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University to foster healthy civil
society in East Africa
AKU grads equipped to lead in a
borderless world
AKU to embark on a huge East
African expansion

RELATED TOPICS
Arusha East Africa
The Aga Khan University will build a major new
campus here, in Arusha, the city where the East African
Community is headquartered. AKU

Learning & Work


Aga Khan University
Civil Society
East African Community

East Africas shared destiny brightened by


Aga Khan University
CEISIN POPAT

10 March 2015

With a major expansion underway, the Aga Khan University is


planting institutional and intellectual seeds to produce the
leadership that East Africa will require in the years ahead. Dr
Farouk Topan discusses some of the ways in which the
university hopes to contribute to the East African Community.
Fi!een years ago, the Aga Khan University crossed the Indian
Ocean. At the invitation of the governments of Kenya, Tanzania,
and Uganda, AKU set up an Advanced Nursing Programme in
each country the universitys "rst academic initiative in
Africa.
At the same time, the three countries were up to something
remarkable of their own. They had recently concluded a treaty
which came into e#ect in July 2000 that brought into
existence a regional intergovernmental organisation known as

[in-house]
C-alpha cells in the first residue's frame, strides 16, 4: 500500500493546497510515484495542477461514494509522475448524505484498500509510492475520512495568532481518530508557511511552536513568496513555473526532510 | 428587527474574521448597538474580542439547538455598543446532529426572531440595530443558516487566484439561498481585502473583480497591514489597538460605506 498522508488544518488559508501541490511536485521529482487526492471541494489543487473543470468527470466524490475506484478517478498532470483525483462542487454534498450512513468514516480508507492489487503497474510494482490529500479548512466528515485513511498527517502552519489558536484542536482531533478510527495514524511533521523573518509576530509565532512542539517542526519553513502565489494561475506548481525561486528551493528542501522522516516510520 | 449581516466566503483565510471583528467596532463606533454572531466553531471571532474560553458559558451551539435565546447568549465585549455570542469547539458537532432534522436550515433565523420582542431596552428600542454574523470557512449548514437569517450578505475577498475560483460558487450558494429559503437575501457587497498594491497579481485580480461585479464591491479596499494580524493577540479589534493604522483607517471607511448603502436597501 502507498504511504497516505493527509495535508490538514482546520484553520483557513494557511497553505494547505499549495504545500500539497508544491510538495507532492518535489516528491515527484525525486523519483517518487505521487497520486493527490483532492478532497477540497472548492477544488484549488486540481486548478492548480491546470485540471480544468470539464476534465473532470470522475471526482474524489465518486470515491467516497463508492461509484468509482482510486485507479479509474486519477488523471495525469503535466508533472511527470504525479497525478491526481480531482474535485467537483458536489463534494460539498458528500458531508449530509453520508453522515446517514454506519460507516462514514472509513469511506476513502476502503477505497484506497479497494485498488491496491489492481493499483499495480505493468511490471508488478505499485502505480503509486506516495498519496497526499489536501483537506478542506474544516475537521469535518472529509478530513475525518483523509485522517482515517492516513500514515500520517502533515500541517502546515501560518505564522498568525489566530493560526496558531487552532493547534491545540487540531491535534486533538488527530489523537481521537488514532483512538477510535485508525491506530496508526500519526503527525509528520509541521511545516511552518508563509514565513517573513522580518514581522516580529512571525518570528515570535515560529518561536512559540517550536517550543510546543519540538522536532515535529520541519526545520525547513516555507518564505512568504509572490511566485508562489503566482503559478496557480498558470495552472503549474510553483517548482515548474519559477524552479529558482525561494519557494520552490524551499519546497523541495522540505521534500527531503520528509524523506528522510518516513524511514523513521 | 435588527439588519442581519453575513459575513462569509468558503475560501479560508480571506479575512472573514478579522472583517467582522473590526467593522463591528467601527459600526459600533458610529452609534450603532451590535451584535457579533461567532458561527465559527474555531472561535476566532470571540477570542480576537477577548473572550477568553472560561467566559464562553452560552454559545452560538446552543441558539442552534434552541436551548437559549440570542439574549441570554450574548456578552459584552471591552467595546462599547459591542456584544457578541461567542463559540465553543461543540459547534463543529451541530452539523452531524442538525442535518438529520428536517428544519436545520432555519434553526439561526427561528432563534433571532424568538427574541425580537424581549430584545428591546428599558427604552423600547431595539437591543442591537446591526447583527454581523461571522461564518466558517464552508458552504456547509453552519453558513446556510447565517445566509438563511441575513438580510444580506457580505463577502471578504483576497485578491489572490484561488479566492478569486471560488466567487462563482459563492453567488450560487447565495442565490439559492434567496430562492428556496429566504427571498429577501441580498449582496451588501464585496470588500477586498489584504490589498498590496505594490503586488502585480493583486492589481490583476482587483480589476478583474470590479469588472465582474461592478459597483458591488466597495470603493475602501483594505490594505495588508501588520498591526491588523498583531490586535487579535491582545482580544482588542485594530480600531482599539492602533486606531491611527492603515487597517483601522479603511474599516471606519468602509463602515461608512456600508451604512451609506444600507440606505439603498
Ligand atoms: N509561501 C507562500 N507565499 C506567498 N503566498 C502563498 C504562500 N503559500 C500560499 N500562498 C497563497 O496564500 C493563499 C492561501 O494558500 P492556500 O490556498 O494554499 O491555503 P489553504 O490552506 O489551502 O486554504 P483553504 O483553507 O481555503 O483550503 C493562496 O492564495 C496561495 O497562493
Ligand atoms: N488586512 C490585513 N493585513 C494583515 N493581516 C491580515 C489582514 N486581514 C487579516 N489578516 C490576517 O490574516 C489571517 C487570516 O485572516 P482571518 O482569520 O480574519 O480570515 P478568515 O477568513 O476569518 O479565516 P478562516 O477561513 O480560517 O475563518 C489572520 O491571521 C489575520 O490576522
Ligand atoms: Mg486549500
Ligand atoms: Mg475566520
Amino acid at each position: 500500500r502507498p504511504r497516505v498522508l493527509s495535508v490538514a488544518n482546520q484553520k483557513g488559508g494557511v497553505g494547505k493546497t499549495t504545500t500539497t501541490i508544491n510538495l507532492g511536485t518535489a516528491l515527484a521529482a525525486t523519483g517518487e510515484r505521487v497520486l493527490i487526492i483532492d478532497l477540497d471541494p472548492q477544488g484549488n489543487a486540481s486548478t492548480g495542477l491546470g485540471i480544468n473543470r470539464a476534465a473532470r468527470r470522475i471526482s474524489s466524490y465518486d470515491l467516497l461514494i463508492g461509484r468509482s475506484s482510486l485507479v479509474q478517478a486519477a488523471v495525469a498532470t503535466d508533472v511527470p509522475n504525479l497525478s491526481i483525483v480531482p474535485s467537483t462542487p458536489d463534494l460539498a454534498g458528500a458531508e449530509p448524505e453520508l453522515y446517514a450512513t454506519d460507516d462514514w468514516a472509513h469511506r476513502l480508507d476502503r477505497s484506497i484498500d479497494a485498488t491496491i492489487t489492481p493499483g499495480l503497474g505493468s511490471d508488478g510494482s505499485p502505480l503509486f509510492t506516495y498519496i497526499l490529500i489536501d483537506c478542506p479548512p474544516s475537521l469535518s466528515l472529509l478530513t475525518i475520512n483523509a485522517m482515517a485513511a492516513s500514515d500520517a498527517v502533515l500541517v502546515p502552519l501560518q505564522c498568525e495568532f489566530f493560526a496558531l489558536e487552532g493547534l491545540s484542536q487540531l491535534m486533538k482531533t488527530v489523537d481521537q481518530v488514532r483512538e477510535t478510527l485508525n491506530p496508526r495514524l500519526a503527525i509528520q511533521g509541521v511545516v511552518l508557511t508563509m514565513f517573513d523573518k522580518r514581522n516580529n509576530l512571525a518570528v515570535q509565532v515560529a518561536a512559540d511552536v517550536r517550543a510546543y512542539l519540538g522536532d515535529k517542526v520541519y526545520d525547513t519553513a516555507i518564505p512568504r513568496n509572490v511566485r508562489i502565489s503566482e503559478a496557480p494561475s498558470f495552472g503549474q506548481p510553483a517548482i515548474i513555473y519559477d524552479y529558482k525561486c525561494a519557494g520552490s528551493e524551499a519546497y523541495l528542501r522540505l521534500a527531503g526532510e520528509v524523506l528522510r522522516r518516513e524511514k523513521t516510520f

the East African Community. Their motto: One People. One
Destiny.

Also see:
EVENT: Aga Khan University 2015 Convocations in
East Africa
In 2007, EAC membership expanded to "ve countries with the
addition of Rwanda and Burundi. The university was about to
expand as well. It revealed plans that same year to build a major
new campus in Arusha coincidentally, the city where the EAC
is headquartered.
This project is, I believe, the "rst major private sector
investment in the East African Community since the formal
joining of Rwanda and Burundi, said Mawlana Hazar Imam as
he announced the new campus at a state banquet in Dar es
Salaam that August. It is the biggest expansion step for the Aga
Khan University since it opened in Pakistan almost 25 years
ago.

Moving forward together


The East African Community is young but ambitious. Its treaty
calls for a customs union, a common market, and a monetary
union, with the eventual goal of political federation. Realising
all this will require vision, goodwill, political cooperation, and
access to a deep pool of educated leaders.
We are just at the very beginning of our journey, says Dr
Farouk Topan, a scholar at the Aga Khan University. The
grandson of Varas Sir Tharia Topan, he was born in Zanzibar
and pioneered the study and teaching of Swahili Literature in
Kiswahili at the University of Dar es Salaam and the University
of Nairobi in the 1960s and 70s. Dr Topan received his PhD
from the School of Oriental and African Studies at the
University of London, where he later held the position of Senior
Lecturer, having also been with The Institute of Ismaili Studies.
Now attached to AKUs Institute for the Study of Muslim
Civilisations and the nascent Faculty of Arts and Sciences in
Arusha, he maintains a close connection with the East African
region.
I think the Faculty of Arts and Sciences is a tremendous step
forward as the aim is to educate the youth in the round, says Dr
Topan. The curriculum has been thought through with the aim
of providing skills of leadership as well as a broader sense of
grounding and vision.
The ideal, he says, is to produce East Africans who take each
other as what they are human beings living in one place,